UK Wheel Building Specifications


Thank you for your interest in building/rebuilding a Hunt wheel, we are grateful for your support. This document is designed to assist you, not tell you exactly how to build a wheel, because as a qualified mechanic you already know that. The document takes you through the steps showing the tolerance and expectations we work to and helps to point you in the right direction regarding the information that is required during a repair, rebuild or build. This document is for steel spoked HUNT wheels. For carbon spoked wheels please refer back to us before commencing any work.


Before you begin working with the wheel there are a few pieces of information that you need to know. Some of the information is constant, but some is model specific so needs to be checked - please get in touch via email, live chat or the phone, we are always happy to help.


  • Spoke tension (this is given in kgf), is for the shortest spokes in the wheel (disc side for front/drive side for rear), the tension of the longer spokes will naturally be correct once the wheel is in dish and the shorter spokes are at tension. Spoke tension is an average. 


           A word on spoke tension meters: All spoke tension meters are not created equal. At Hunt Bike Wheels our tension meters are manufactured and then calibrated by the spoke manufacturer for a given model of spoke. Using the same meter on varying spoke types will give different readings. On top of this, each meter is recalibrated whenever our wheel builders begin a new batch of wheels/different model. This ensures accuracy. As a wheel builder you need to be confident that you are achieving an acceptably accurate result, as correct tension is vital.


  • Spoke prep – most of our spoke threads are treated with Loctite 248 before assembly and Loctite 290 when the wheel is complete. This should be checked.
  • Lacing patterns – this will be self-explanatory in some cases, but if you are building from scratch it will of course help.
  • Expected tolerance – axial and radial runout should be within 0.3mm for road wheels and 0.45mm for MTB, but it’s worth checking. Dish should be accurate to within 1mm.


  1. We have a comprehensive supply of spares, so whatever you need, just ask. It is best to err on the side of caution with replacing components. For example, in the case of a rim replacement, unless the wheel is fairly new it makes sense to replace the customer’s spokes and nipples – we can usually get these items to you quickly and our goal is customer satisfaction.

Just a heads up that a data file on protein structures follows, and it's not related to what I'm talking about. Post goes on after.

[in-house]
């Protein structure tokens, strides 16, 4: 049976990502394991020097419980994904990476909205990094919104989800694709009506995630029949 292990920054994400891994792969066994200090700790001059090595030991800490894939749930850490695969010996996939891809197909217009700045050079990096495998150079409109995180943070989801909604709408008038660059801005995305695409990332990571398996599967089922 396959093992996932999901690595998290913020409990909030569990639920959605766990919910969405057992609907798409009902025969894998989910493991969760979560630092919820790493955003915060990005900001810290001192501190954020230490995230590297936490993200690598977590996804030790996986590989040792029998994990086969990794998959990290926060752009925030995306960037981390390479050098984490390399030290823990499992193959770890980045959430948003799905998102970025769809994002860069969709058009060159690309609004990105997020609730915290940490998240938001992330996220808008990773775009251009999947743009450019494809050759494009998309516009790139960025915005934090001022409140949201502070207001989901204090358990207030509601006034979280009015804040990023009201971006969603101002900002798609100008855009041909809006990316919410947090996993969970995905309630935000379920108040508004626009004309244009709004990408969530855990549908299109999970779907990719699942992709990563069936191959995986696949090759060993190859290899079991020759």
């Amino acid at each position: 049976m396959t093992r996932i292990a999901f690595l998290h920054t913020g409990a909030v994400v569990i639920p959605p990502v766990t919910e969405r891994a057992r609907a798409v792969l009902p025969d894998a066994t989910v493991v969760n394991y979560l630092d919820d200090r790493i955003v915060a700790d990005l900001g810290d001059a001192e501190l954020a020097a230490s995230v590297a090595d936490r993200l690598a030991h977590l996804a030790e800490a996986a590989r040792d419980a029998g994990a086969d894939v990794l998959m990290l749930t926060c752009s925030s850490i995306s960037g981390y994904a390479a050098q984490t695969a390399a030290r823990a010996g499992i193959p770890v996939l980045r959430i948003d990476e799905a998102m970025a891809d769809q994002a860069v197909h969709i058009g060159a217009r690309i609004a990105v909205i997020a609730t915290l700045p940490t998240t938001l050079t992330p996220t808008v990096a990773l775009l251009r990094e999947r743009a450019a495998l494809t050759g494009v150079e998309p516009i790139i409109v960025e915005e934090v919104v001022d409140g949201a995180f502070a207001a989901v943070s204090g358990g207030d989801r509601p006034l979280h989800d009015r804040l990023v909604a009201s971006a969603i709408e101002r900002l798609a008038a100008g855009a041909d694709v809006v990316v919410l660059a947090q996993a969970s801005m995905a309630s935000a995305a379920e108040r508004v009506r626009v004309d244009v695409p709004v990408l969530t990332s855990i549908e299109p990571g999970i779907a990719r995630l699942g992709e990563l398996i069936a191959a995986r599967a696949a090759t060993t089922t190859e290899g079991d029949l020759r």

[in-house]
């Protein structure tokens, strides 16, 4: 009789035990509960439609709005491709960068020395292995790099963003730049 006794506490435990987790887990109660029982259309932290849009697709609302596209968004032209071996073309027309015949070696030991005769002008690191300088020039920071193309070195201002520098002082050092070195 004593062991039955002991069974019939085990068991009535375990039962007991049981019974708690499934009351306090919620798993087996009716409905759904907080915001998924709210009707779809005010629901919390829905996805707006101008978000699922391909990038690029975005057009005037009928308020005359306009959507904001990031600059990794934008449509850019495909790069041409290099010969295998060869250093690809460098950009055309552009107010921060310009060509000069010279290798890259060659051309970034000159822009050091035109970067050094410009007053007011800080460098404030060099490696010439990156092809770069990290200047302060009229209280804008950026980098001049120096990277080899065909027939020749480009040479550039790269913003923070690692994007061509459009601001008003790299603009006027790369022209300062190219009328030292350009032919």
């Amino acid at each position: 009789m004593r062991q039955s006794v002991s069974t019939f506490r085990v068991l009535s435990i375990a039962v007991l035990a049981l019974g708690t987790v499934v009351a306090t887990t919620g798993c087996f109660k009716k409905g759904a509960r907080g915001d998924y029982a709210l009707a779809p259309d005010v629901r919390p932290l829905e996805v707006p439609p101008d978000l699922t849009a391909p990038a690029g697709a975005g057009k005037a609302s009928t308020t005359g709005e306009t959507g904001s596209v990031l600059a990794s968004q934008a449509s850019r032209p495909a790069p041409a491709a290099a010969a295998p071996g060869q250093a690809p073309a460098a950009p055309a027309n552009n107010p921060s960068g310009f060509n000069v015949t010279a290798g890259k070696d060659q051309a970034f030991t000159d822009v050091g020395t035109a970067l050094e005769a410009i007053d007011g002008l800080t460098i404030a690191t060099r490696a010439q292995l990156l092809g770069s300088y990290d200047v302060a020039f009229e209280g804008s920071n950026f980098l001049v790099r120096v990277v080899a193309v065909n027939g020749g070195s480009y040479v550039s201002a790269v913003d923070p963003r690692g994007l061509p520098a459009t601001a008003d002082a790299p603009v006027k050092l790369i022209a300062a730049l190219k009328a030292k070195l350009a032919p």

2. Assemble the wheel as per our specification (including correct spoke prep) ensuring that spokes are laced correctly, and the rim and hub are orientated properly (including logos).
  3. Bring the wheel up to the required tension and make sure that it conforms to the expected tolerance radially and axially.
  4. Ensure wheel is correctly dished and pay attention for any special instructions regarding this as dish may differ depending on the bike the wheel is to be fitted to (e.g. Cannondale Ai).
  5. Ensure that the wheel is destressed correctly and again check that the wheel meets our standards of trueness. Destress again if adjustments have been made.
  6. Apply any Loctite/Threadlock as specified, wipe the wheel down and you are done.


Thanks very much for your support, don’t hesitate to get in touch if you need anything at all.


Disclaimer

The wheel building procedure should only be carried out by professionally trained mechanics with their own public liability or other appropriate insurance in place, and entirely at their own risk. 

 

Any individual carrying out the wheel building procedure is solely liable for the building and/or rebuilding of any wheel and should ensure that they follow the guidance and safety instructions carefully so as not to hurt or injure themselves or others.

 

Hunt Bike Wheels shall have no liability to any individual using this wheel building specification document in relation to the building and/or rebuilding of any wheel, except where caused by Hunt Bike Wheels’s negligence.